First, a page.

Get personalized support for your family
For over 30 years, we’ve been making a difference in the lives of millions of families struggling with substance. But there is much more work to be done. By fundraising on behalf of the Partnership for Drug-Free Kids, you’re helping provide and expand critical resources for families.
You have great ideas, put them to work! Host your own fundraiser or participate in existing events like marathons, spin-a-thons, silent auctions, ticketed shows, car washes and more. We’re here to help make your fundraiser a HUGE success! Follow our steps and tips and, find ideas and inspiration below.
To help ensure your fundraising event is a success, we challenge you to set a fundraising goal of at least $1,000. But remember, no matter the amount raised, you’re helping more families find answers. Here’s what your fundraising dollars provide:
$5,000 provides training for five Parent Coaches to connect with families in need.
$1,000 allows our Helpline staff to connect with 40 parents seeking support.
$500 gives three parents substance use coaching and support over six weeks.
$100 allows the Helpline staff to connect with four parents seeking support.
$50 provides over an hour of one-on-one parent coaching for a parent in need.
$25 trains one local substance use professional to deliver community education.
Determine your fundraising goal and communicate that with your network. It is important to ensure your supporters feel urgency to join your event so setting a specific timeframe is key to success. This will give your supporters something to work toward and will let them know that every dollar they give counts.
Start early and get creative! There are countless ways you can fundraise for the Partnership, from joining an already existing event like a marathon or organizing your own event such as a spin-a-thon, hosting a bake sale, or even asking for donations instead of birthday, graduation or wedding gifts; no event is too small or too big. Need inspiration? Check out the success stories featured below.
We want to know about your event and get the word out! Contact us to let us know the who, what, why and when. We’ll be here to answer any questions you might have along the way.
Family, friends, neighbors, classmates and colleagues are all great potential supporters. Make a list of people you want to invite to give, participate and/or attend your event.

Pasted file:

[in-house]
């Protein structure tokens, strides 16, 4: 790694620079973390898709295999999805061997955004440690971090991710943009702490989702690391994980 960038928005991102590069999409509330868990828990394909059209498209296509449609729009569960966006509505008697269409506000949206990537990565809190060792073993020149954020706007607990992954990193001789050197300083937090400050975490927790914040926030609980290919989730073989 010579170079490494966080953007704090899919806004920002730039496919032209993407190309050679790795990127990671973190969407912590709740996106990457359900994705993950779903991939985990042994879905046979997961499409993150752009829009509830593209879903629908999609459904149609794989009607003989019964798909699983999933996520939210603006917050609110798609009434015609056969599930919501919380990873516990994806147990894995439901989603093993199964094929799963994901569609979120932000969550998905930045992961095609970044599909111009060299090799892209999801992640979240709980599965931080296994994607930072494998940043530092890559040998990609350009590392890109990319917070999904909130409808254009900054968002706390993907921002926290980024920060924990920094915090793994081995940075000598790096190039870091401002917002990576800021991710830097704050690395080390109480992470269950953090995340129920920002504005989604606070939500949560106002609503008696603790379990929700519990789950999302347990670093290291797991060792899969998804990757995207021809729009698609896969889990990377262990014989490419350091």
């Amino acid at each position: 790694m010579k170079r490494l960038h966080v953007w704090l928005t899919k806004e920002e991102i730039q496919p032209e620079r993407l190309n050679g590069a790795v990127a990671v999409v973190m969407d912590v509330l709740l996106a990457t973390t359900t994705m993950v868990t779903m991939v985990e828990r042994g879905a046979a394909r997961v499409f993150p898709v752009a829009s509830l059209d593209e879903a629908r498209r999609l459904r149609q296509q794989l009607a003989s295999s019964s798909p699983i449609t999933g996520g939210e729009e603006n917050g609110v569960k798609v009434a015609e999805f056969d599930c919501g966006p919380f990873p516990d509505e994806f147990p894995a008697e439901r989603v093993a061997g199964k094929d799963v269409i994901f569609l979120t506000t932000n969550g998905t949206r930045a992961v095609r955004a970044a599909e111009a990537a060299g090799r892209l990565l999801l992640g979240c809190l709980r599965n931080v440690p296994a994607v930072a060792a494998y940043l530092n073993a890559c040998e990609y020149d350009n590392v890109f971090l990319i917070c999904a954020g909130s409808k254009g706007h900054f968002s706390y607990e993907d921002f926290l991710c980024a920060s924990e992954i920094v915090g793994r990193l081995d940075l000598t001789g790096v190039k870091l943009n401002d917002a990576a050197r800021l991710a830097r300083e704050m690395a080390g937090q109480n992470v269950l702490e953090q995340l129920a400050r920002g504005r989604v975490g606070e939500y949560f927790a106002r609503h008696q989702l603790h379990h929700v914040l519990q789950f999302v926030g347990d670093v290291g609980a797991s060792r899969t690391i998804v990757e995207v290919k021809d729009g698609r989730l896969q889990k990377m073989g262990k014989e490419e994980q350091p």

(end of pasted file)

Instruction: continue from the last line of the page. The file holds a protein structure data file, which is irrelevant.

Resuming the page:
Whether it’s through email, phone, social media, a personal fundraising page or snail mail, let your donors know about your event, why this cause is important to you and why you are seeking their support. Be sure to send reminders and keep your network updated on your progress and deadlines.
People won’t give unless they’re asked, so ask, ask, ask! Remind your donors of the benefits of giving to your fundraiser. Their tax-deductible gifts support families across the nation struggling with their child’s substance use.
Most important, don’t forget to acknowledge your donors! Send a thank you card or email; give them a shout out on social media or make phone calls. Let them know how much you appreciate their support and how much it means to the families we serve.<
If you receive checks or cash, please mail them to:
Partnership for Drug-Free Kids
Attn: Development Department
352 Park Avenue South, 9th Floor
New York, NY 10010
The Glass Family organized Jeremy’s Run in Olney, Maryland in memory of their son Jeremy Glass who tragically died from a drug addiction (please take a moment to read his memorial story). Jeremy’s mother Cyndi Glass works tirelessly to organize and promote the annual event, which attracts hundreds of participants.
The event is not only a fundraiser, but also helps increase awareness about the disease of addiction and shed light on the unfortunate stigma that is too-often associated with it. Proceeds are generously donated to the Partnership for Drug-Free Kids, and we could not be more grateful.
PUSHING THROUGH FOR THE PARTNERSHIP
Californian Andy Blasquez challenged himself to participate in the Sonoma Echelon Gran Fondo, a 75 mile cycling event, in order to help raise awareness and support. He shared that the arduous conditions and high heat almost had him give up on the long ride, but “something special happened. I realized that for my charity, the Partnership for Drug-Free Kids, and their beneficiaries, they don’t get to just stop.” Andy explained, “Stopping was no longer a privilege that I was going to afford myself. It wasn’t my spirit that got me up, out of the dirt and back on my feet, but the heartache that I feel for people who have been through a hell I’ll never know. I did it for the heartache that I need to prevent for the next family… and the next.”